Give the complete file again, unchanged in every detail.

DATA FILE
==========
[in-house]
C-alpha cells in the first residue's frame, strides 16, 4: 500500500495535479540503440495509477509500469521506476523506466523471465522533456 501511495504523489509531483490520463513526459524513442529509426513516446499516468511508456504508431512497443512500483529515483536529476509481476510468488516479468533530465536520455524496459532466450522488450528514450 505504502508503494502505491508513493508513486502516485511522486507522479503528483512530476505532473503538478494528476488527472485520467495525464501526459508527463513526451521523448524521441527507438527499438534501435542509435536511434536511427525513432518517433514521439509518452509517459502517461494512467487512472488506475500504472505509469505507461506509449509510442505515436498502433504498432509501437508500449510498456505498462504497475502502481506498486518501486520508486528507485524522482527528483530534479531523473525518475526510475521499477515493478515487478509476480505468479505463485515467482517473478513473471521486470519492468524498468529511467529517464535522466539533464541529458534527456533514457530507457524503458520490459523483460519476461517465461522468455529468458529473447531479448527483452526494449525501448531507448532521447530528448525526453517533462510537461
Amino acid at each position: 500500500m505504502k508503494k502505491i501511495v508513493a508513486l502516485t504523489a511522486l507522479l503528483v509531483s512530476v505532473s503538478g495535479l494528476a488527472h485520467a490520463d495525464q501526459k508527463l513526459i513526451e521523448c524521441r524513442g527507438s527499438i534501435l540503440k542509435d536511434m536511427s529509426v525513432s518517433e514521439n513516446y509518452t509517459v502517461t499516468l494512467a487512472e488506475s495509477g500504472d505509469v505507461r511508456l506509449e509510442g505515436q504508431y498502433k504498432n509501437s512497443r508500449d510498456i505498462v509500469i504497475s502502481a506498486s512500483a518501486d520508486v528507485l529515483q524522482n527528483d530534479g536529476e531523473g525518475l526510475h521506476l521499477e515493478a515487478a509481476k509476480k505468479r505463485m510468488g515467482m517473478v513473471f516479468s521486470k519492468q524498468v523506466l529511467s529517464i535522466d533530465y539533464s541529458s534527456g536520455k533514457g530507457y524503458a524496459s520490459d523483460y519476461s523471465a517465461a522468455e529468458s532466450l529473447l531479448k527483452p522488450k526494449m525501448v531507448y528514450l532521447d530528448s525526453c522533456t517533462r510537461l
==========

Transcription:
[in-house]
C-alpha cells in the first residue's frame, strides 16, 4: 500500500495535479540503440495509477509500469521506476523506466523471465522533456 501511495504523489509531483490520463513526459524513442529509426513516446499516468511508456504508431512497443512500483529515483536529476509481476510468488516479468533530465536520455524496459532466450522488450528514450 505504502508503494502505491508513493508513486502516485511522486507522479503528483512530476505532473503538478494528476488527472485520467495525464501526459508527463513526451521523448524521441527507438527499438534501435542509435536511434536511427525513432518517433514521439509518452509517459502517461494512467487512472488506475500504472505509469505507461506509449509510442505515436498502433504498432509501437508500449510498456505498462504497475502502481506498486518501486520508486528507485524522482527528483530534479531523473525518475526510475521499477515493478515487478509476480505468479505463485515467482517473478513473471521486470519492468524498468529511467529517464535522466539533464541529458534527456533514457530507457524503458520490459523483460519476461517465461522468455529468458529473447531479448527483452526494449525501448531507448532521447530528448525526453517533462510537461
Amino acid at each position: 500500500m505504502k508503494k502505491i501511495v508513493a508513486l502516485t504523489a511522486l507522479l503528483v509531483s512530476v505532473s503538478g495535479l494528476a488527472h485520467a490520463d495525464q501526459k508527463l513526459i513526451e521523448c524521441r524513442g527507438s527499438i534501435l540503440k542509435d536511434m536511427s529509426v525513432s518517433e514521439n513516446y509518452t509517459v502517461t499516468l494512467a487512472e488506475s495509477g500504472d505509469v505507461r511508456l506509449e509510442g505515436q504508431y498502433k504498432n509501437s512497443r508500449d510498456i505498462v509500469i504497475s502502481a506498486s512500483a518501486d520508486v528507485l529515483q524522482n527528483d530534479g536529476e531523473g525518475l526510475h521506476l521499477e515493478a515487478a509481476k509476480k505468479r505463485m510468488g515467482m517473478v513473471f516479468s521486470k519492468q524498468v523506466l529511467s529517464i535522466d533530465y539533464s541529458s534527456g536520455k533514457g530507457y524503458a524496459s520490459d523483460y519476461s523471465a517465461a522468455e529468458s532466450l529473447l531479448k527483452p522488450k526494449m525501448v531507448y528514450l532521447d530528448s525526453c522533456t517533462r510537461l